A small percentage of people who experience hair loss also experience spontaneous pain in the scalp. Brushing or air blowing the scalp can also cause pain. This is called “Trichodynia.”
A study in Israel compared touch and pressure pain on the scalps of people experiencing hair loss with healthy controls.
In the people experiencing hair loss, the researchers concluded that pain was more significant in the areas of the scalp that had hair loss, mainly in the upper front and sides. The areas that were not painful were not affected by hair loss (mostly the back of the scalp). The balding sections also had a lower pain threshold than the non-balding parts. Also, the scalps of balding people had a lower pain threshold than the same regions of healthy controls.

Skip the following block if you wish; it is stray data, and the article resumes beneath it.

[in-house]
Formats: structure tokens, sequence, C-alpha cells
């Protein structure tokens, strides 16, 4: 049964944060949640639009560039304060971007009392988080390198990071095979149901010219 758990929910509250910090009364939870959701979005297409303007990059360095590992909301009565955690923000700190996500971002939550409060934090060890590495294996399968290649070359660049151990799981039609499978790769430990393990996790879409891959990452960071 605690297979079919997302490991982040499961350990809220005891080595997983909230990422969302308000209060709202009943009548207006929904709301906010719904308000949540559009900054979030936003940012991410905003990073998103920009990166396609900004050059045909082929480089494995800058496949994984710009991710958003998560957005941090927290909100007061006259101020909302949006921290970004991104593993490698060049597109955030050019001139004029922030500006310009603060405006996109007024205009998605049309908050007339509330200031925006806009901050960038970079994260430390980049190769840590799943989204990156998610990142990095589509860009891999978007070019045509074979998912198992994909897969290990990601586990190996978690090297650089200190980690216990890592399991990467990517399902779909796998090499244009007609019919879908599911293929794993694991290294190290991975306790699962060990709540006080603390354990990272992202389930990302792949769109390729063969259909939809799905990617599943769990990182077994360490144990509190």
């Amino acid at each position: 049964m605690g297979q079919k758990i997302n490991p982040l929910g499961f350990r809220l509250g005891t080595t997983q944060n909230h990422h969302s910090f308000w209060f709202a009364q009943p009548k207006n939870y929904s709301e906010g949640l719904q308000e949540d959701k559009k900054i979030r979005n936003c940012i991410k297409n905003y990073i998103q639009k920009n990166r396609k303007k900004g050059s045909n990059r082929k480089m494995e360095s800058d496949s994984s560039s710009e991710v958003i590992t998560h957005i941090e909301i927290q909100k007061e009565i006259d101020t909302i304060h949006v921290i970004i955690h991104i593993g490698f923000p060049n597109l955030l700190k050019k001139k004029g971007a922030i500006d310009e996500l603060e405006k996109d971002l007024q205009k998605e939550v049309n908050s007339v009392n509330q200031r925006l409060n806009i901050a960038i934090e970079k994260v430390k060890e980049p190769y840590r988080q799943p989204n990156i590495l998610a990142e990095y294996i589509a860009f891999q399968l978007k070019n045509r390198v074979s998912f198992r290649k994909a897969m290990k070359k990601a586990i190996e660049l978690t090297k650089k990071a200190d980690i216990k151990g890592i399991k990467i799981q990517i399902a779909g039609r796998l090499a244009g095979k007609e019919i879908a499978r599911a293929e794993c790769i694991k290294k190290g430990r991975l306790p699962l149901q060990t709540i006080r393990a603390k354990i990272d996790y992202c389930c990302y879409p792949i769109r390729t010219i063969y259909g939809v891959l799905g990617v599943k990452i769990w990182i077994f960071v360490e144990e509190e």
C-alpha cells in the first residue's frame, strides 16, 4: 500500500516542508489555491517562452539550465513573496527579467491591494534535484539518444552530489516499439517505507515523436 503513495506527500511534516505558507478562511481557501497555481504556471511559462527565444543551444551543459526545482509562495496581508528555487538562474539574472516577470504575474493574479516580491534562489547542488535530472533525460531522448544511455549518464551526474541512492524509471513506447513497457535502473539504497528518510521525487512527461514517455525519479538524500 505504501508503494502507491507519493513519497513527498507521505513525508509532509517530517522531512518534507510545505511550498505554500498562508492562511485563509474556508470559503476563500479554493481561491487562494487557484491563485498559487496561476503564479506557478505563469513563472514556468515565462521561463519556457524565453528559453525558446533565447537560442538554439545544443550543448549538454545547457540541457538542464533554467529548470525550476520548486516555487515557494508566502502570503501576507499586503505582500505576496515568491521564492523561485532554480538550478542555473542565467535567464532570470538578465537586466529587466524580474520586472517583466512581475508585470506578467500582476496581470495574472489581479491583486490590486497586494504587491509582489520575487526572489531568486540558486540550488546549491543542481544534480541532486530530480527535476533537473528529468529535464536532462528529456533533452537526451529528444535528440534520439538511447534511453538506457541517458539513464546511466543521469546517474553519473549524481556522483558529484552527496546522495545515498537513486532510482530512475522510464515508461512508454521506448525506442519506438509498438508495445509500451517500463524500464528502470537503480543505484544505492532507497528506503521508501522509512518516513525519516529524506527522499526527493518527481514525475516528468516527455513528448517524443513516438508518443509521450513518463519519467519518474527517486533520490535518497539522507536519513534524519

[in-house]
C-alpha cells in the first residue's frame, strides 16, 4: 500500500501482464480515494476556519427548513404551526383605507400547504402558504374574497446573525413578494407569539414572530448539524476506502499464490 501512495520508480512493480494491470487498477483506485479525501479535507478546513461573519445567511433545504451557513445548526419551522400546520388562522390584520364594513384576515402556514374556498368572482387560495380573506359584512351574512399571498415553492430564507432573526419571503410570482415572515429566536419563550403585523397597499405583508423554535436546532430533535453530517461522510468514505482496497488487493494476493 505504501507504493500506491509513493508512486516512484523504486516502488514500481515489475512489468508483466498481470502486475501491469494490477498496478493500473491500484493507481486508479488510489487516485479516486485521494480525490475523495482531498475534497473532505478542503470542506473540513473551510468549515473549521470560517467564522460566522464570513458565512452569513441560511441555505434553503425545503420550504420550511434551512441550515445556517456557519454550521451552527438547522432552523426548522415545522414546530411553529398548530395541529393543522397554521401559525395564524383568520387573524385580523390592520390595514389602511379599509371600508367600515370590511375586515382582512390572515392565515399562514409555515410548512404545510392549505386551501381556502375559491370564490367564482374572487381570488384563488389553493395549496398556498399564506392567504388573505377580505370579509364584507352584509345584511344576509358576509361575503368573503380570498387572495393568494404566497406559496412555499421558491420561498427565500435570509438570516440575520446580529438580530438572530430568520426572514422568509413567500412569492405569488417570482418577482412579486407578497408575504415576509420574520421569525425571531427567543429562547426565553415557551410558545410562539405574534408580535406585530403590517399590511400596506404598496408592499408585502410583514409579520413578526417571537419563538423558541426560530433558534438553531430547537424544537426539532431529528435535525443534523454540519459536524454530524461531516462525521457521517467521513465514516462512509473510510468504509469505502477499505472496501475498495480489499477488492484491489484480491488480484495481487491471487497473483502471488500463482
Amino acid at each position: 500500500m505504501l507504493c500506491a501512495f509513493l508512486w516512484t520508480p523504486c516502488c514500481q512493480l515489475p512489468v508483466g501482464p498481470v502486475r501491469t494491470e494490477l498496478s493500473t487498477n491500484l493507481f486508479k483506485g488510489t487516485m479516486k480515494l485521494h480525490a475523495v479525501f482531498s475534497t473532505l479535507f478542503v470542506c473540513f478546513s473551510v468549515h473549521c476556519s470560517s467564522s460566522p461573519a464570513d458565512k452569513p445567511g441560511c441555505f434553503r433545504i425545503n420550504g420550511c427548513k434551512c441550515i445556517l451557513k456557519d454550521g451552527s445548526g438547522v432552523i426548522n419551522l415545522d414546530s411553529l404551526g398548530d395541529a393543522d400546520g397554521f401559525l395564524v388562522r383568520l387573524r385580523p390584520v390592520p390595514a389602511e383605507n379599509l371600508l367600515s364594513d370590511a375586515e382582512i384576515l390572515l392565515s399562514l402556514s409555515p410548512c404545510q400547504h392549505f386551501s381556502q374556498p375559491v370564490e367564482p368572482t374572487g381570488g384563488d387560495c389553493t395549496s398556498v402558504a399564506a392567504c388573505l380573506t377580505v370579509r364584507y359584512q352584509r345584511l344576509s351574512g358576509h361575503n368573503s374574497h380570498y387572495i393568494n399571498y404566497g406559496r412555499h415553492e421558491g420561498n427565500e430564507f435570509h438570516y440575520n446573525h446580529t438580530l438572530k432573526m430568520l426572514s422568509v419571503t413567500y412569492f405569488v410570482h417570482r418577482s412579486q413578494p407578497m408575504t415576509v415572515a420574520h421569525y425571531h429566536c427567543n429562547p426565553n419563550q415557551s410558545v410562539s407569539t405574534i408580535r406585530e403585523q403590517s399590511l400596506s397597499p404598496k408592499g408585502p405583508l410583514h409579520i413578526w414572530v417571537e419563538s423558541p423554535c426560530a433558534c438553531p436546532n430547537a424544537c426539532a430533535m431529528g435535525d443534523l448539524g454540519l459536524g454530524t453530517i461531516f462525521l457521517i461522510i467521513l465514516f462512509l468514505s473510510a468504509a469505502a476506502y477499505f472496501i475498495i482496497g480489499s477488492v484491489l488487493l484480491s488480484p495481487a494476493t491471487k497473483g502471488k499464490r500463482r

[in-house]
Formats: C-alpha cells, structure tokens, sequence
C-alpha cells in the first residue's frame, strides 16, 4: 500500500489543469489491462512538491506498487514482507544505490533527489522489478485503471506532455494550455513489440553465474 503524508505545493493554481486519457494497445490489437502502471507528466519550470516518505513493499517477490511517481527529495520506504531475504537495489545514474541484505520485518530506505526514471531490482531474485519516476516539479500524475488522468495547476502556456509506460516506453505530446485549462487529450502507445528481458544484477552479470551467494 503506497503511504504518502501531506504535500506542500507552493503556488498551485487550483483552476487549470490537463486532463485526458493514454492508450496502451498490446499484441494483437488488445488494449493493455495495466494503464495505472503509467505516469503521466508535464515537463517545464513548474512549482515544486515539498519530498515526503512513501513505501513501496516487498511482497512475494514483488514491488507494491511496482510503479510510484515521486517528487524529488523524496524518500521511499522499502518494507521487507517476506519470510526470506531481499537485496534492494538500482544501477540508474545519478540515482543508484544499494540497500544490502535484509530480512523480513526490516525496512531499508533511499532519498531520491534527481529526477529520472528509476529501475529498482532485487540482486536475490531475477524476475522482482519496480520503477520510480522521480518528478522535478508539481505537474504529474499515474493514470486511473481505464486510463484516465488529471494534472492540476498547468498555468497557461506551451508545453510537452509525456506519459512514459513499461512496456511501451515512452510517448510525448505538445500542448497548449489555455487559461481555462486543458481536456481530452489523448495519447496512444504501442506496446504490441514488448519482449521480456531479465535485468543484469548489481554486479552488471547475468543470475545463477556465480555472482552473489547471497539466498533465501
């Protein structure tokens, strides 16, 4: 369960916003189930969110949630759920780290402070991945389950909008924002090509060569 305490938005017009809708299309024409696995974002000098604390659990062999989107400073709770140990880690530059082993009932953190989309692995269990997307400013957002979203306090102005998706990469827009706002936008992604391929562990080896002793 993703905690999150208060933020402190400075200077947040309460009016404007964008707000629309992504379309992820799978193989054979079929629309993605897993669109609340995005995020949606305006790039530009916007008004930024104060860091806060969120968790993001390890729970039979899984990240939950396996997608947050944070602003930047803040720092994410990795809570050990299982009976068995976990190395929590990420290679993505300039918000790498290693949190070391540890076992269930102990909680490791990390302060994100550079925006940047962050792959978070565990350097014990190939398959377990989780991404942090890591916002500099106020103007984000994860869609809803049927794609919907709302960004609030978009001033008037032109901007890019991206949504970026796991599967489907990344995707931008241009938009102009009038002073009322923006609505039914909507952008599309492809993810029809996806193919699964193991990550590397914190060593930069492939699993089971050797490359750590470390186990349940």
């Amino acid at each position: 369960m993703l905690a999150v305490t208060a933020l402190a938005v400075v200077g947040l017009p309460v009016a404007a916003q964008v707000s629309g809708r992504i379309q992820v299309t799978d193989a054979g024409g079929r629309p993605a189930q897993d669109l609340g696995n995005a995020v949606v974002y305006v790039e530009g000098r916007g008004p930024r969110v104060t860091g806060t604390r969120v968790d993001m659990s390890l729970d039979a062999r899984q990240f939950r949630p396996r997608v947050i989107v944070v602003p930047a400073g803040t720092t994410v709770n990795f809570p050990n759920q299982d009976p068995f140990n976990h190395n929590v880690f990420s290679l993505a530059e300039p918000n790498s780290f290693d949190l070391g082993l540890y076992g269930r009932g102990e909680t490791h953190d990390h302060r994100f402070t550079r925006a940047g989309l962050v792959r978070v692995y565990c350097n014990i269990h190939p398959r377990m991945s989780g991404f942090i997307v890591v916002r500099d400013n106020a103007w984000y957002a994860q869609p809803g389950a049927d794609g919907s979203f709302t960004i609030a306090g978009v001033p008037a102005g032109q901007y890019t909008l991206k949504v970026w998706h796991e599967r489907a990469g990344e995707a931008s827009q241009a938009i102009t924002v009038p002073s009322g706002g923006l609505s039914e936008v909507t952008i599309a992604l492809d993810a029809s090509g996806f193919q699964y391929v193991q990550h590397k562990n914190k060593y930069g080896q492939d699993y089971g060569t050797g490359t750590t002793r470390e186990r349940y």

There was no difference in the threshold for touch between balding areas and areas without hair loss.
This research suggests an association between hair loss and regional changes in the pain system. Since the pain threshold in the entire scalp regions of people with hair loss was lower than the controls’ may mean that people with hair loss have a generalized hypersensitivity of nociceptors (hyperalgesia).